Continuing on the theme of his hometown, Wilson addressed the importance of neighborhoods. “What makes the city special is not just the confines of downtown — when you go to New Orleans, you don’t just stay on Bourbon street,” Wilson explained, before emphasizing the importance of showcasing and investing in every neighborhood of the city. 

“We hear a lot about Massachusetts. But what a rich, cultural dynamic we have — the stories that we have to tell are as rich and as deep as anywhere in the country,” Wilson said. “It’s not about us becoming something else — it’s about being the best of who we are.”

“Every city has its challenges and legacies. My mission is: Let’s celebrate and identify what makes Providence special. What is the Providence sound? What is the Providence vibe?” 

Wilson reflected positively on Providence’s tiny footprint: “There’s an immediacy, and vibrancy of the city that is amplified as a result of our size. The size of this community is where we derive our power- we live in communion due to our geography. It’s easy to make connections.” 

Wilson also noted the dual pragmatic and esoteric priorities of his role: “My job is to make sure people are paid, and make sure [Providence’s] story has been told, and also to tell it. And I plan on doing that, wherever I go.” 

Wilson noted that his selection as director of Art, Culture and Tourism is “exhibit A of a community who trusts its artists.”  

Progress is already being made at Wilson’s Art, Culture, and Tourism department. Currently planned is an economic impact assessment of the Providence nightlife, which will make recommendations to safely and sustainably continue to develop this important sector of the city economy. “Out of these recommendations will come conversations with the community to meet the needs of the city, to develop a healthy nightlife sector,” Wilson says. He prioritizes safety, quality of life for nightlife-adjacent residents, and opportunities for small businesses to flourish. “Nightlife isn’t the enemy. It’s part of a vibrant city. We want to be able to [develop nightlife] in a way that is safe, equitable, productive, and fruitful.” 

I had to ask about PVDFest. “We can’t be a city worth its salt if we can’t have a flagship festival that empowers local artists,” Wilson declared. That said, there will be some changes to PVDFest this year: Wilson explained that “there’s stuff that we learned from COVID-19,” and that while there will still be a big weekend festival, his department will also look to decentralize the celebrations across the city so that everyone can interact and engage. “It will look a little different, but the idea remains the same,” he said.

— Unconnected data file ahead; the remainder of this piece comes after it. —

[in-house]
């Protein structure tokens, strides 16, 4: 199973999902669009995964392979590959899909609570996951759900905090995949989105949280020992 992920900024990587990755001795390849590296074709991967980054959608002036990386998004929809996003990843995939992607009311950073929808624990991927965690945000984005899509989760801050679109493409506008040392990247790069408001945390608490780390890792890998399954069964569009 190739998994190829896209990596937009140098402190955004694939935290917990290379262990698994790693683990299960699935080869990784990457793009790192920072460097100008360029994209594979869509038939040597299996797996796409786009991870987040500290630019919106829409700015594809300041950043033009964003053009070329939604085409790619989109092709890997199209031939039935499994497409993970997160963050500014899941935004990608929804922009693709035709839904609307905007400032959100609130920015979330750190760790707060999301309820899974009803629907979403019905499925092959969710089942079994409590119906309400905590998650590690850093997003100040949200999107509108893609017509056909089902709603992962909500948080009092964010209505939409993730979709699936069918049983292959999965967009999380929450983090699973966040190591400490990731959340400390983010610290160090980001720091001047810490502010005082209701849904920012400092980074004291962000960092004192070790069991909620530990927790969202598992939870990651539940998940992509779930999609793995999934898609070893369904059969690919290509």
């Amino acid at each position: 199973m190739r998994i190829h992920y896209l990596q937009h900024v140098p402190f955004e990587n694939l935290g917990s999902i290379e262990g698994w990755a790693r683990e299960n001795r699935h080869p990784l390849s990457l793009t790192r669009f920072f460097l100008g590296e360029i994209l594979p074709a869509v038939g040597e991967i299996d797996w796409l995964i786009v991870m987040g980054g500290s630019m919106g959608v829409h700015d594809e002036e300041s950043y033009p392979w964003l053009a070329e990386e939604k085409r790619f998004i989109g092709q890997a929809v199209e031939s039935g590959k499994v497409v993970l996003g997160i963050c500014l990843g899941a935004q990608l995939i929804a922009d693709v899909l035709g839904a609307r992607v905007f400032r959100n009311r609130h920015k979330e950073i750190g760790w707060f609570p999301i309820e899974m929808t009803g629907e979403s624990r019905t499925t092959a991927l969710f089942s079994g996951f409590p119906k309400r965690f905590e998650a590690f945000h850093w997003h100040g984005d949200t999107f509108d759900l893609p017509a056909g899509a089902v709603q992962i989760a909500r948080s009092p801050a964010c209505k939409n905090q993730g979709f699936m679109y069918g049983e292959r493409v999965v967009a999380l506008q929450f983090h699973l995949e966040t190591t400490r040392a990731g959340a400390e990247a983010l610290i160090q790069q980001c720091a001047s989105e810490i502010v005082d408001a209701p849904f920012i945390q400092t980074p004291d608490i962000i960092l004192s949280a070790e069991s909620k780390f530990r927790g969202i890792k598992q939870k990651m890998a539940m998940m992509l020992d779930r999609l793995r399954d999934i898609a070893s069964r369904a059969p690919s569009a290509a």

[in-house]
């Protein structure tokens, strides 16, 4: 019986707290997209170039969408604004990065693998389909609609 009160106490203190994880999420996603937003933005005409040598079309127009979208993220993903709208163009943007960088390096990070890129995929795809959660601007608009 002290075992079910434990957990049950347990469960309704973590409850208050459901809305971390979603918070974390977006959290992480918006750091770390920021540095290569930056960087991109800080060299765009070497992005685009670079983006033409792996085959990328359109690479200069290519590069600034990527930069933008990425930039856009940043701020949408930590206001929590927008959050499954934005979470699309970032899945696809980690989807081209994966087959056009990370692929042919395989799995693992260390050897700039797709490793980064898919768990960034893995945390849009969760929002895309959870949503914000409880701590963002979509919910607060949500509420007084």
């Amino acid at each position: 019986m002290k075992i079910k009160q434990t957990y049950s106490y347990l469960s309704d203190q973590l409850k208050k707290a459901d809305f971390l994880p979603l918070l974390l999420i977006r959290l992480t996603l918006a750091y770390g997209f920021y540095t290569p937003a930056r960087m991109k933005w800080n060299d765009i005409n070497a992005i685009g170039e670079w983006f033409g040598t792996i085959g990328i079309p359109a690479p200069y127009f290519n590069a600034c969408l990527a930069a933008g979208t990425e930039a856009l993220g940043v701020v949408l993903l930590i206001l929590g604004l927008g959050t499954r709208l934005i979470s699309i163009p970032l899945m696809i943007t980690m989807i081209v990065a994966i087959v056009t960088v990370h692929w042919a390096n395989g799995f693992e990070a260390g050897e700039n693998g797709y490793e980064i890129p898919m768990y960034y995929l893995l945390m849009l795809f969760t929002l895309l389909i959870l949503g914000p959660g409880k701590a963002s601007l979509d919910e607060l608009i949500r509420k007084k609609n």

Unfortunately, we won’t see Wilson at Trinity Rep anytime soon, unless he’s in the audience. “I am taking a hiatus from acting and directing,” he said. “I will at some point intersect again in a much more active way with my creative practice, but right now I am focusing my energies, intentions, and heart on serving the people of Providence.”

“People say, ‘Oh my god, you’re not going to be at Trinity anymore!’ But I’ve been on stage for thirty years,” he continued. “The grind has led me to a place of feeling a need to let it lie for a bit. This experience will give me a deeper appreciation for what my role is as an art-maker.” 

In parting, I asked Wilson which Trinity production he participated in that reminded him the most of Providence. The unsurprising answer: The Prince of Providence. “That show kept us alive,” he said. “The success of that show helped keep us afloat during the most challenging time for American theater.” Approaching the character of Buddy Cianci as an artist gave him a different perspective on the local legend: “That’s the beauty of art-making — I can’t judge a thing, I have to be that thing,” he said. “Our stories, our narratives are complicated. It’s not, who’s a hero or who’s a villain — I’m asked, as an artist, to be all of that.” 

“That was the most uniquely Providence thing I’ve ever done,” Wilson remarked. “It spoke to the complexities of this city that we’ve all come to love: both its fascination with the drama, but also the need and desire to imagine itself as something bigger — to be challenged, to transform, and to punch above our weight.” 

After all, most cities have politicians, but Providence has a prince. 

After our talk, Wilson told me he’d be glued to the TV all night for the big game. It seemed to me that rather than Chiefs or Eagles, he was on team Rhianna. 

Providence is in good hands.